Evenness, balance, and consistency. If you want to make tasty coffee, these are the words that need to be running in the back of your mind, whether you're a barista, roaster, or producer. Your coffee is only as good as the evenness of your extraction, and all negative flavors are simply a product of uneven extraction.
But aren't some coffees just bad?
It's my personal opinion that a coffee can’t be inherently bad. At the very least, all coffee has the end potential to be sweet and clean. Instead, I would assert that at some point in the process - generally to save money - even extraction was not the end goal. Most of the "classic" coffee flavors are the results of uneven extraction. This creates a challenge for the specialty coffee community, because when most people think of coffee, they typically expect these under-extracted and negative flavors. Most people's expectations of what a coffee should taste like are the result of coffee done incorrectly: think of the generic coffee flavor, or "expresso" (coffee joke).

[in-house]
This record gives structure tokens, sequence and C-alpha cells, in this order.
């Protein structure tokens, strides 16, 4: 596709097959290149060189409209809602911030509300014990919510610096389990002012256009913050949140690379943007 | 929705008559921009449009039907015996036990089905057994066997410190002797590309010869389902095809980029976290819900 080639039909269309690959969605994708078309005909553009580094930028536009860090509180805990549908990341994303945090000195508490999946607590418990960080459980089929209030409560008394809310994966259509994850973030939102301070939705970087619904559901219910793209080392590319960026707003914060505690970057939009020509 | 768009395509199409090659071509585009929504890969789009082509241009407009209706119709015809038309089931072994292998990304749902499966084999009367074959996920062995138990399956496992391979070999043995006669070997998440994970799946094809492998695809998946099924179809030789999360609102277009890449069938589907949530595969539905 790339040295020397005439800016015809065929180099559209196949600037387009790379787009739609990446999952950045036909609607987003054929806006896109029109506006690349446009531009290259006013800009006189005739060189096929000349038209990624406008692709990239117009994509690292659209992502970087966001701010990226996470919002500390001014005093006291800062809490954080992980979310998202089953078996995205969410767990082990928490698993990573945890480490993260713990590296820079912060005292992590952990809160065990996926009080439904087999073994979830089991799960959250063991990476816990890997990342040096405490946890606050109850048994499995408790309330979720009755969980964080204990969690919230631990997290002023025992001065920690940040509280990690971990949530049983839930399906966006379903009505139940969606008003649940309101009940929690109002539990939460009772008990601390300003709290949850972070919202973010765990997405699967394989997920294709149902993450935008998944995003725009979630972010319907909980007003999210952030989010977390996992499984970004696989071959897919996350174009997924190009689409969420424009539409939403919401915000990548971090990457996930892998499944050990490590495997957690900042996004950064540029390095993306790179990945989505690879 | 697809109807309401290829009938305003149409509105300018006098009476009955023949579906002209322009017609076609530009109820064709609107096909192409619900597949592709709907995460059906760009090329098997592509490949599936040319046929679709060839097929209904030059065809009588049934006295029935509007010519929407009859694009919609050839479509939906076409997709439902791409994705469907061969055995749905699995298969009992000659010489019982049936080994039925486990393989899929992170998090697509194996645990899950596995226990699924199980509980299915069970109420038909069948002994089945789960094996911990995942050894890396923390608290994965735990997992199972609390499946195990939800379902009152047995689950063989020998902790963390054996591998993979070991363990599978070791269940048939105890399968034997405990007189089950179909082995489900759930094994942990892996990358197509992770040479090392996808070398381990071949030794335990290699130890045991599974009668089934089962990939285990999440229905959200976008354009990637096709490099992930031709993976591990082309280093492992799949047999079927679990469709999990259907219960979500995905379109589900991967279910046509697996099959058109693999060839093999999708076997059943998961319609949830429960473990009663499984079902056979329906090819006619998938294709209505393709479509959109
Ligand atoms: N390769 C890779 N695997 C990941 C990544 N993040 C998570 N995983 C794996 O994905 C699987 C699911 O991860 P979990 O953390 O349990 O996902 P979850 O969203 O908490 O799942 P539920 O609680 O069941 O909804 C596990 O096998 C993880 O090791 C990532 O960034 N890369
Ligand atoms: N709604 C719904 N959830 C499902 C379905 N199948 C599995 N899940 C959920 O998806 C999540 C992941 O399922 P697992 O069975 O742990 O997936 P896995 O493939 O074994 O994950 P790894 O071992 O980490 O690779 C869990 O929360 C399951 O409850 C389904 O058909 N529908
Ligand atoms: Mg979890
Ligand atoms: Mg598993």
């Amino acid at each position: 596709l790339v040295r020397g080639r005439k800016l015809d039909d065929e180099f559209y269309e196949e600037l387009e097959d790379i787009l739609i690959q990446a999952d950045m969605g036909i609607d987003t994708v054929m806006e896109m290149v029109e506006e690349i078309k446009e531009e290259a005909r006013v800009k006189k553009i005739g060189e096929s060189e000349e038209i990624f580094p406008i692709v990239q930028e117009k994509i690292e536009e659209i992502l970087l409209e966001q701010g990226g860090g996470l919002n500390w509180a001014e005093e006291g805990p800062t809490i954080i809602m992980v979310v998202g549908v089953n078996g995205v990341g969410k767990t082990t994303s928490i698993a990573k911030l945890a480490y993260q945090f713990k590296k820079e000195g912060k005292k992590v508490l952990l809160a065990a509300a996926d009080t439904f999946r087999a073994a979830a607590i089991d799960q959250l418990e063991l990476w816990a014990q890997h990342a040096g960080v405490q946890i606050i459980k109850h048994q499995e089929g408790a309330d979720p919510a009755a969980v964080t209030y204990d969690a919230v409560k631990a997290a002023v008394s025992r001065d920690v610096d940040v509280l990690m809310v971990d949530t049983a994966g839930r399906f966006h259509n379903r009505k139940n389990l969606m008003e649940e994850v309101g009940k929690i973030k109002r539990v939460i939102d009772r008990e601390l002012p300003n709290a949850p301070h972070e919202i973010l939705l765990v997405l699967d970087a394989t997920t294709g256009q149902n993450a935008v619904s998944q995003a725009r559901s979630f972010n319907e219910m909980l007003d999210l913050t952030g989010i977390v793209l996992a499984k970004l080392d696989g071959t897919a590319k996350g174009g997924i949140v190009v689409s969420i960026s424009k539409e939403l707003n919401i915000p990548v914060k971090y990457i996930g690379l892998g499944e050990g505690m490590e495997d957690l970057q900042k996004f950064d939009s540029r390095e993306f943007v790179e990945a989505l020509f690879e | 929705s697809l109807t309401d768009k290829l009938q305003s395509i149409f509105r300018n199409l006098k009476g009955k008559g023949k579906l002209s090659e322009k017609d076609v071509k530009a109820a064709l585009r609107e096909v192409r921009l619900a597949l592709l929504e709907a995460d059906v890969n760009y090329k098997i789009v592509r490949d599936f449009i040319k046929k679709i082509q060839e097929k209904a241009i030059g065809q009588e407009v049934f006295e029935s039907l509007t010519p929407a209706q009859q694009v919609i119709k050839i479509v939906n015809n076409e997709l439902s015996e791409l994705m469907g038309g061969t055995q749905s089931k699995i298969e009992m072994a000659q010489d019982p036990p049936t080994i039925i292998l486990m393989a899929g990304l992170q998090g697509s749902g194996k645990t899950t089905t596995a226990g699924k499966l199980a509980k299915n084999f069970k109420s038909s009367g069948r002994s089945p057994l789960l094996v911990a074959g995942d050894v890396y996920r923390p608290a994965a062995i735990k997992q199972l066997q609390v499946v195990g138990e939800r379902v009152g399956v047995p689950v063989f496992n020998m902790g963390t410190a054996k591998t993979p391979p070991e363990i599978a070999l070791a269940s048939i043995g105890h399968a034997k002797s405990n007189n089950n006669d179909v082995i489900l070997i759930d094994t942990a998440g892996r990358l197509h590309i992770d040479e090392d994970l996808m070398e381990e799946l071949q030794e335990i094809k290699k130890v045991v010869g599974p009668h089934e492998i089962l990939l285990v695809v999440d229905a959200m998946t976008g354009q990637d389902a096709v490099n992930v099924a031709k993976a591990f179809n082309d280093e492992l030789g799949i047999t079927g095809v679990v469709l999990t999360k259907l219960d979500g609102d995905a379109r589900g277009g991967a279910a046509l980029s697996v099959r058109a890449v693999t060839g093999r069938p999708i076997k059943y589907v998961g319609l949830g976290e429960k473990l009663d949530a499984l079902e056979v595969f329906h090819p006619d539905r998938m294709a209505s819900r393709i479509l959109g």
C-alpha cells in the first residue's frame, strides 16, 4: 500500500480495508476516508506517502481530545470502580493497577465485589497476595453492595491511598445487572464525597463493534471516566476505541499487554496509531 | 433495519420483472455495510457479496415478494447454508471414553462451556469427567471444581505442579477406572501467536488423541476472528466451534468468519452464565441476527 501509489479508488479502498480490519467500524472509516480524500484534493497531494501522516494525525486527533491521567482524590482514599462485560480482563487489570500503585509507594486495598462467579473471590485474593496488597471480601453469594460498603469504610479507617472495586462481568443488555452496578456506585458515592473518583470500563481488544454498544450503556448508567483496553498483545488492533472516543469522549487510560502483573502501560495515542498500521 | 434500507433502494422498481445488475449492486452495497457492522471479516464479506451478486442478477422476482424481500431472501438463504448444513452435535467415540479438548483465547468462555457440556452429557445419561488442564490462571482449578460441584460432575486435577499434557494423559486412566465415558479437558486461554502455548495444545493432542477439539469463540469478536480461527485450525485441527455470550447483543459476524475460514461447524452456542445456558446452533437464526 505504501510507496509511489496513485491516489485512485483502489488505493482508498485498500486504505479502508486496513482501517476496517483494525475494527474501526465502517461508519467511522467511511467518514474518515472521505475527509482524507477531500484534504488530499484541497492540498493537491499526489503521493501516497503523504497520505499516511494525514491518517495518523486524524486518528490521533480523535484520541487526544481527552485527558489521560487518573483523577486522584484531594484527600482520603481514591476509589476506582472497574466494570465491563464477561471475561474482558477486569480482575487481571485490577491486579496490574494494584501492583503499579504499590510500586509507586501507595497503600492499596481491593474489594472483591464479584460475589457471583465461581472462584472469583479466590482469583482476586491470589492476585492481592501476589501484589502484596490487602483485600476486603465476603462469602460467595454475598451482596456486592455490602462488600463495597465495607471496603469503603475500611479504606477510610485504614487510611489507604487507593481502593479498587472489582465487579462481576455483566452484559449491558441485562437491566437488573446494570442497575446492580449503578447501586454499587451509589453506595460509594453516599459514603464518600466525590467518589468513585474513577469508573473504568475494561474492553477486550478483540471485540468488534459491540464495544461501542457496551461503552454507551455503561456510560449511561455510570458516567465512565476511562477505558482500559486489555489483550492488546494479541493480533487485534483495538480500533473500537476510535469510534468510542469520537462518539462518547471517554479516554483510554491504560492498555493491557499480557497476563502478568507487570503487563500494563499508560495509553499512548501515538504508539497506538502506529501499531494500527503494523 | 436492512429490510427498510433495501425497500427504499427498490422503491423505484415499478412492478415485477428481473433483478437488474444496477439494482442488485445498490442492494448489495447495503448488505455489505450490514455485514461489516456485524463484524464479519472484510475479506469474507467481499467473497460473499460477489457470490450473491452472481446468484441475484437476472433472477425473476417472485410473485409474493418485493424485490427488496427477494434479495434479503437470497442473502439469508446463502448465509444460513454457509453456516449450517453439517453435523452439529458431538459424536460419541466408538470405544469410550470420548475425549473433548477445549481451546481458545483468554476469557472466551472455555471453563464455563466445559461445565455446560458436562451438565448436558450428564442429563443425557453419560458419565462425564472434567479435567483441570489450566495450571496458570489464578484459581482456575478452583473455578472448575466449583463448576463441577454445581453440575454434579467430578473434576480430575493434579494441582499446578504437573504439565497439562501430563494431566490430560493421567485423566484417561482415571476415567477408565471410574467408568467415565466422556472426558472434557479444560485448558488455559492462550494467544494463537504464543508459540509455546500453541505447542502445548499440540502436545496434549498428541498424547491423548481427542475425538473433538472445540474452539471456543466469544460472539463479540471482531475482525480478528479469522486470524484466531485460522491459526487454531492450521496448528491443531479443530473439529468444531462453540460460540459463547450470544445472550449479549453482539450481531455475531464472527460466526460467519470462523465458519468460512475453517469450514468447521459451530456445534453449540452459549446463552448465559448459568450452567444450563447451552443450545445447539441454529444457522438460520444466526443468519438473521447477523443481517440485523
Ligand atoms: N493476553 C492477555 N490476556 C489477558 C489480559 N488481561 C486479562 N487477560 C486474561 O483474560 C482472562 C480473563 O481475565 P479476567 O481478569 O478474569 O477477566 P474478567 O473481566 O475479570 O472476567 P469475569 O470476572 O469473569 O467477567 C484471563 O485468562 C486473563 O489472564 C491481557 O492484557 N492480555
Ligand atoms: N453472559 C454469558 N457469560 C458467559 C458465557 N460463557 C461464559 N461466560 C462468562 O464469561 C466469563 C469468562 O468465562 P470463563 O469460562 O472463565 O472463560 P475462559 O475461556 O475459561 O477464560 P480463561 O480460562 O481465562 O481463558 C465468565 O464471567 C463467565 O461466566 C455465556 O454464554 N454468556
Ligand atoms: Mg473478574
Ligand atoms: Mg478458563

I stated that most uneven extraction - wherever in the process - is done with the hopes to save money along the way. The most common examples of this practice would be a commercial coffee farm harvesting everything together, or a large roasting company roasting only blends. The concern for evenness in the process, or the lack thereof, is a big factor that separates specialty coffee from commodity coffee.
Of course, I'm not saying that all coffees can taste like a 90 point Geisha. But if the coffee in question was grown in a suitable climate, and then processed, roasted, and brewed correctly, then we should expect that coffee to be both sweet and clean.
The focus of the craft of coffee is evenness, balance, and consistency. It should be your goal to use your tools - whether that be the roaster, espresso machine, etc - to create balance.
Author: Aaron Hill